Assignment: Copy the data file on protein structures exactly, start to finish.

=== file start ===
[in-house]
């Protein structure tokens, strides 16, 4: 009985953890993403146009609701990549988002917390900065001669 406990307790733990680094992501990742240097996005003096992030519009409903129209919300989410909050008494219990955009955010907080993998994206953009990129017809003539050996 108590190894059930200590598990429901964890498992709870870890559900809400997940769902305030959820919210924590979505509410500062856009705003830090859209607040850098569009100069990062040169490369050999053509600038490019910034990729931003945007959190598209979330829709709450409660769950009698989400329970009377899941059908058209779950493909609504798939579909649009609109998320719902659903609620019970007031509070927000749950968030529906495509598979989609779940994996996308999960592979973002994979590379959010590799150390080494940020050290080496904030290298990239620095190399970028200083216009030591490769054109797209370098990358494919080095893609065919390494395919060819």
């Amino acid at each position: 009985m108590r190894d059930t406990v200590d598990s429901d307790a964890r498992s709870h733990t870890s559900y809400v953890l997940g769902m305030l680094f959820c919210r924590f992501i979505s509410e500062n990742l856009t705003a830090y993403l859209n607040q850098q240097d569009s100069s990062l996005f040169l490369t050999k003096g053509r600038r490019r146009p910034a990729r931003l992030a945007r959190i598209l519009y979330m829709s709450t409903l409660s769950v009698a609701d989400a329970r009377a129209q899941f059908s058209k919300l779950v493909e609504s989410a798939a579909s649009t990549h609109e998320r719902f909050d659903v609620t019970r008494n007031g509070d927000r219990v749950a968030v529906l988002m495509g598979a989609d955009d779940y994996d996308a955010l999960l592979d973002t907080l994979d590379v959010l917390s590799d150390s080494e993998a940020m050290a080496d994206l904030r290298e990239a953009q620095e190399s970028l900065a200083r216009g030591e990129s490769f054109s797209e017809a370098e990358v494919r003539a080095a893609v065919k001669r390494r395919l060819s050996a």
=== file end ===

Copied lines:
[in-house]
């Protein structure tokens, strides 16, 4: 009985953890993403146009609701990549988002917390900065001669 406990307790733990680094992501990742240097996005003096992030519009409903129209919300989410909050008494219990955009955010907080993998994206953009990129017809003539050996 108590190894059930200590598990429901964890498992709870870890559900809400997940769902305030959820919210924590979505509410500062856009705003830090859209607040850098569009100069990062040169490369050999053509600038490019910034990729931003945007959190598209979330829709709450409660769950009698989400329970009377899941059908058209779950493909609504798939579909649009609109998320719902659903609620019970007031509070927000749950968030529906495509598979989609779940994996996308999960592979973002994979590379959010590799150390080494940020050290080496904030290298990239620095190399970028200083216009030591490769054109797209370098990358494919080095893609065919390494395919060819």
């Amino acid at each position: 009985m108590r190894d059930t406990v200590d598990s429901d307790a964890r498992s709870h733990t870890s559900y809400v953890l997940g769902m305030l680094f959820c919210r924590f992501i979505s509410e500062n990742l856009t705003a830090y993403l859209n607040q850098q240097d569009s100069s990062l996005f040169l490369t050999k003096g053509r600038r490019r146009p910034a990729r931003l992030a945007r959190i598209l519009y979330m829709s709450t409903l409660s769950v009698a609701d989400a329970r009377a129209q899941f059908s058209k919300l779950v493909e609504s989410a798939a579909s649009t990549h609109e998320r719902f909050d659903v609620t019970r008494n007031g509070d927000r219990v749950a968030v529906l988002m495509g598979a989609d955009d779940y994996d996308a955010l999960l592979d973002t907080l994979d590379v959010l917390s590799d150390s080494e993998a940020m050290a080496d994206l904030r290298e990239a953009q620095e190399s970028l900065a200083r216009g030591e990129s490769f054109s797209e017809a370098e990358v494919r003539a080095a893609v065919k001669r390494r395919l060819s050996a």